``Whatever we know we will let the community know,'' Gage said.
Montgomery County Coroner Halbert Fillinger could not be reached for comment on whether the neighborhood death was related, and other officials said they could not comment.
High carbon-dioxide readings were discovered late last week in the basements of two homes in the 45-lot subdivision, off North Lane and between Ridge and Butler Pikes.
Residents are being advised to ventilate their basements by opening windows and using fans to draw in fresh air.
The township also has urged residents not to let children play in their basements until carbon-dioxide levels can be checked.
Health officials said they did not know how widespread the problem was, but they said Hurricane Floyd was a possible cause of the high carbon-dioxide levels.
``One of the theories is that some of the water from the flood may have been slightly acidic, and with the carbonates in the [basements'] limestone it caused a release of carbon dioxide,'' said Jack Kelly, the Environmental Protection Agency's on-scene coordinator.
County health workers have been at the site since they were contacted by the township Friday, Gage said.
Initially, ``they said they had identified a house with a relatively low level of oxygen in the basement,'' he said.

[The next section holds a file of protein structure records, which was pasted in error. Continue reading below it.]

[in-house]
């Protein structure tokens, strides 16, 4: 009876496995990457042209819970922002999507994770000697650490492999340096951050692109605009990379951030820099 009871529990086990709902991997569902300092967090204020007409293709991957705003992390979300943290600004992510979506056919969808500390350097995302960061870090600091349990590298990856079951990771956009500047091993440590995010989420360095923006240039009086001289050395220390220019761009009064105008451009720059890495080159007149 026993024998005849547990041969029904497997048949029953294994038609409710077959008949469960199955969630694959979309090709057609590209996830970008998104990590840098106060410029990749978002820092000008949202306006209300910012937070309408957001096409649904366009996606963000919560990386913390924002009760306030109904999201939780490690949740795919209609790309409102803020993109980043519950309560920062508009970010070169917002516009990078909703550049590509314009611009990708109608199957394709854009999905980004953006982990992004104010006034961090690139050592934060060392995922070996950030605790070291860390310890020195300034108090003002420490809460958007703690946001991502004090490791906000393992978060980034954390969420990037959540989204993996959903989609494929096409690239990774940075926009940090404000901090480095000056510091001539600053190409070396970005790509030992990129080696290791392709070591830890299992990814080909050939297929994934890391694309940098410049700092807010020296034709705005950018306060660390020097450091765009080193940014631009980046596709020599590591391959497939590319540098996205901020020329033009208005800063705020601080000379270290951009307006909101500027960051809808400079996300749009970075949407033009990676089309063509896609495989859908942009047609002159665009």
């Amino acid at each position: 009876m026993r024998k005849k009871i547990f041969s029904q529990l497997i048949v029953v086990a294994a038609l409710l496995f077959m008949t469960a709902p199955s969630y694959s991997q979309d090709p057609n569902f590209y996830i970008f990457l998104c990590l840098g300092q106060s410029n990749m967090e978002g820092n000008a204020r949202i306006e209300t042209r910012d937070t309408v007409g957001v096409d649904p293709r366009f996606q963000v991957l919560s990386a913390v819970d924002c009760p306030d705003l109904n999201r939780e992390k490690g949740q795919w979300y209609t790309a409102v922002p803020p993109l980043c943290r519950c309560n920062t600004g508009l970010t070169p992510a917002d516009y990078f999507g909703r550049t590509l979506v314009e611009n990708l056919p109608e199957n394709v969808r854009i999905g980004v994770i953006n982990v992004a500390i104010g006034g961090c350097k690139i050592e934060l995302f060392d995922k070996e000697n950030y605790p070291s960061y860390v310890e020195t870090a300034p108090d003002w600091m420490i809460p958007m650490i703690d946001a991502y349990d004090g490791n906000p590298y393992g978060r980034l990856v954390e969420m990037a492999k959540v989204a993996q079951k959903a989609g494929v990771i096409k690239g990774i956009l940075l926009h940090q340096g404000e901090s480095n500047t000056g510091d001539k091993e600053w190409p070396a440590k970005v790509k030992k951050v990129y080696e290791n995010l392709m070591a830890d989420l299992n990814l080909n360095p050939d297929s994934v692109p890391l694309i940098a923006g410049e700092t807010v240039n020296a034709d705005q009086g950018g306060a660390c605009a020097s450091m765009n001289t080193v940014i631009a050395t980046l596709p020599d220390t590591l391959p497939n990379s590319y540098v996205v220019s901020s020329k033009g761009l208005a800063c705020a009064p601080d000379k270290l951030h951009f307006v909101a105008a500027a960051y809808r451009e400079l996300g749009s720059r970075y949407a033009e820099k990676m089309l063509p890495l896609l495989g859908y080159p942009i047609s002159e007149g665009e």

``We went out there [and] in the sump pump there was a high level of CO2,'' Gage said.
Signs of exposure to high levels of carbon dioxide include headaches, dizziness, nausea and faintness. They generally mimic the symptoms of someone who is not getting enough air, officials said.
``The initial feeling can be almost euphoric,'' said Roy Seneca, spokesman for the EPA, which is handling the case along with the Department of Environmental Protection and the Montgomery County Health Department. ``You feel a little bit high and then you feel faint and . . . get to the point where you can't reason.''
But ``ultimately, if you're left there, you'll become unconscious and you'll die,'' Kelly said.
Normal levels of carbon dioxide can range up to 5,000 parts per million in an industrial area. A normal outdoor concentration is about 300, and the level in a home should not exceed 600 to 1,000 parts per million because of the risk to young children and elderly adults in close living quarters, Kelly said.
``In one house today we took a reading . . . and the meter right at the sump drain was 1,000 or 1,100 parts per million,'' Kelly said. ``But when you move away from the drain it goes down.''
Officials have not yet released results from their testing of the homes.
Representatives from all three agencies will be available to answer questions beginning at 7 tonight during the meeting in the Plymouth municipal building at 700 Belvoir Rd.